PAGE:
Recession over in Colorado, economist tells legislators
The recession in Colorado is over, but the recovery is just beginning, the Legislature’s chief economist declared Friday.
Natalie Mullis told state legislators in Denver that while all signs indicate the worst recession to hit the state since the Great Depression has ended, the recovery, particularly in jobs, will take years longer.
“There are a lot of glimmers of light,” she said. “We’ve had over the last year, a free-fall in consumer spending (and) it looks like that free-fall is over. So, it looks like the recession is over, and the recovery is beginning. However, the end of the recession does not mean the end of difficult times.”
Mullis said the last time the state had a recession earlier this decade, it took five years for jobs to reach pre-recession levels. This time, the state lost about 5 percent of its job base, and she’s predicting that won’t return until well into the next decade.
Part of the reason behind that, she said, was the credit market.
“The recovery is going to be constrained primarily because the credit markets are constrained,” Mullis said. “The banks, while they are shoring up their bank balances, still have to deal with problem loans. They still are facing additional burdens related to the recession’s impact on the commercial, industrial and retail real estate markets. It’s going to take several years for the credit market to loosen.”
In a 93-page revenue forecast, Mullis said the Western Slope will have a harder time in its recovery because it is too closely tied to the oil and gas industry, which won’t begin to see real recovery until natural gas prices rebound.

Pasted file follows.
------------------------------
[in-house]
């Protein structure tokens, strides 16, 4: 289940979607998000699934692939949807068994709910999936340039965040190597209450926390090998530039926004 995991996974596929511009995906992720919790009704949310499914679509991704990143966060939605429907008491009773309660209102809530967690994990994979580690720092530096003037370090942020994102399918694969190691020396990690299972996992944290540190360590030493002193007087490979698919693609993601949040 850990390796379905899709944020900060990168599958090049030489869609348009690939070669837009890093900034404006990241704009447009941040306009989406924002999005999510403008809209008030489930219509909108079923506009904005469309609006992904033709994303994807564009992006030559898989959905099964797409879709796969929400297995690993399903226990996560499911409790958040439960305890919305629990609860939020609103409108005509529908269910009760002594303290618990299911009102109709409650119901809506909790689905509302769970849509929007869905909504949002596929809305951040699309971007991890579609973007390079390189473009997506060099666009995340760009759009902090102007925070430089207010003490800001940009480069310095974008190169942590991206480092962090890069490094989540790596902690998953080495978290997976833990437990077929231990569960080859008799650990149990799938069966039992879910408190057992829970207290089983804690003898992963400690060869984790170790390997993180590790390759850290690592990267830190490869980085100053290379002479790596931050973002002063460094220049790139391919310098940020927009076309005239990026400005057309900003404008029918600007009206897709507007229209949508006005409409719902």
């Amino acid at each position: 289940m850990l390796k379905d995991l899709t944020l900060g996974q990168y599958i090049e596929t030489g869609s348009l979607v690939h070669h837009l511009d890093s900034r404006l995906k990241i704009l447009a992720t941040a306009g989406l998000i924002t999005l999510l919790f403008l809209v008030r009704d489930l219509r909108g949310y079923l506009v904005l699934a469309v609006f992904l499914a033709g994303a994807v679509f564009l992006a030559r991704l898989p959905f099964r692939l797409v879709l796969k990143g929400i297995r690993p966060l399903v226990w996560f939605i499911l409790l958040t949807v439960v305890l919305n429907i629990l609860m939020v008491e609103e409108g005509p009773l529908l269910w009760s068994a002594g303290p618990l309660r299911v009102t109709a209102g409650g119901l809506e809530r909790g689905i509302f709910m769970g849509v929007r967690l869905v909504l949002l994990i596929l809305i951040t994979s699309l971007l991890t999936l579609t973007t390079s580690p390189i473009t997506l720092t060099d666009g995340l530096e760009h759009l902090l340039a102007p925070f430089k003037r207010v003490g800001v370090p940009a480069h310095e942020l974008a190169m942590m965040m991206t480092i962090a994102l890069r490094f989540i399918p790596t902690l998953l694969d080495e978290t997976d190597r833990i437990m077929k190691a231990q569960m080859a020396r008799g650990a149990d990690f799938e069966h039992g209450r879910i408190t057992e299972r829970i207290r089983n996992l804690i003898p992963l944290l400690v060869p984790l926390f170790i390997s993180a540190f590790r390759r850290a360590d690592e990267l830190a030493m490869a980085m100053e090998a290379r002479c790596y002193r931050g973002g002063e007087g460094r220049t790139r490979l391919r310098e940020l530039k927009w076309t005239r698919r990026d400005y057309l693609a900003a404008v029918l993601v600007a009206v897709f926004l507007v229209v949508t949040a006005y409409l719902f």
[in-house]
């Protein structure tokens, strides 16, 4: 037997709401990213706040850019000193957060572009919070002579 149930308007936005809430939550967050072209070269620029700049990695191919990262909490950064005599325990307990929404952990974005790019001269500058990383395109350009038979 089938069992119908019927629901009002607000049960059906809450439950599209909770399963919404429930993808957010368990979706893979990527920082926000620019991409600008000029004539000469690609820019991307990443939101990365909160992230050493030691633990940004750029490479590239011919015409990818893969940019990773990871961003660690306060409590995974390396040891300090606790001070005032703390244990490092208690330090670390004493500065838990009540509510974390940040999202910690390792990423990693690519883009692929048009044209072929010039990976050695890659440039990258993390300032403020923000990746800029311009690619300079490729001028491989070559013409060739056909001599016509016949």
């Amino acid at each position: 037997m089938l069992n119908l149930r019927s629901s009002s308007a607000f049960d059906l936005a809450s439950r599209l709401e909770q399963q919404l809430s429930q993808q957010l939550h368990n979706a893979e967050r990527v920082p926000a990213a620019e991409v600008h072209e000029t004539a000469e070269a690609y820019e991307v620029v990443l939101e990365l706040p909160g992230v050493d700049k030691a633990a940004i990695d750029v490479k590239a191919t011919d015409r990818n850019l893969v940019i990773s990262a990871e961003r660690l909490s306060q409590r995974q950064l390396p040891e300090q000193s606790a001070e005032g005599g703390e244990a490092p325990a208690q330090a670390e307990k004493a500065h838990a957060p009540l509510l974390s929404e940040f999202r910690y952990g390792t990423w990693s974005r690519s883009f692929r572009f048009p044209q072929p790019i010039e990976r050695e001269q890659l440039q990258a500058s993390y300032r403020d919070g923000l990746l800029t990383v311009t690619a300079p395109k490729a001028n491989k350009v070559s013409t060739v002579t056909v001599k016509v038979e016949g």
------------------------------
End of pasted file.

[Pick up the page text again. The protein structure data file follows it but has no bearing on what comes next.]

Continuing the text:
Unemployment rates in the region fell to 6.8 percent in October, more than double what they were a year earlier, she said.
“Mesa and Garfield counties, in particular, have been significantly affected by the decline in the natural gas industry,” according to Mullis’ report. “During the first week of December, a total of 34 rigs were operating in Colorado, down from 109 rigs at the same time last year. In Mesa County, not a single natural gas rig was operating during that period, down from nine that were operating at that time last year.”
The report said consumer spending in the western region of the state dropped nearly 21 percent in the first nine months of the year, with some counties in the region seeing greater drops.
Mullis said residential construction in Mesa County had dropped 47.7 percent in the first 10 months of the year, and the number of foreclosures was up to 165 in October, compared to 44 in October 2008.
Mullis did point to some good news for Grand Junction, including a proposed new Colorado National Guard armory that is to have 130 jobs, a new U.S. Census Bureau office that is to hire up to 1,000 temporary workers for the 20-county region, and Cabela’s announcement it would open a 75,000-square-foot outfitter’s store in town.
Sen. Josh Penry, R-Grand Junction, said that while the overall picture may be looking up, the state, and particularly the Western Slope, still faces a difficult recovery.
“There’s been a lot of rosy scenarios coming from some in the Capitol, but the reality is we’ve got some difficult months in front of us,” he said. “I look at this community on the Western Slope, and most indications are we’re in for a long 2010.”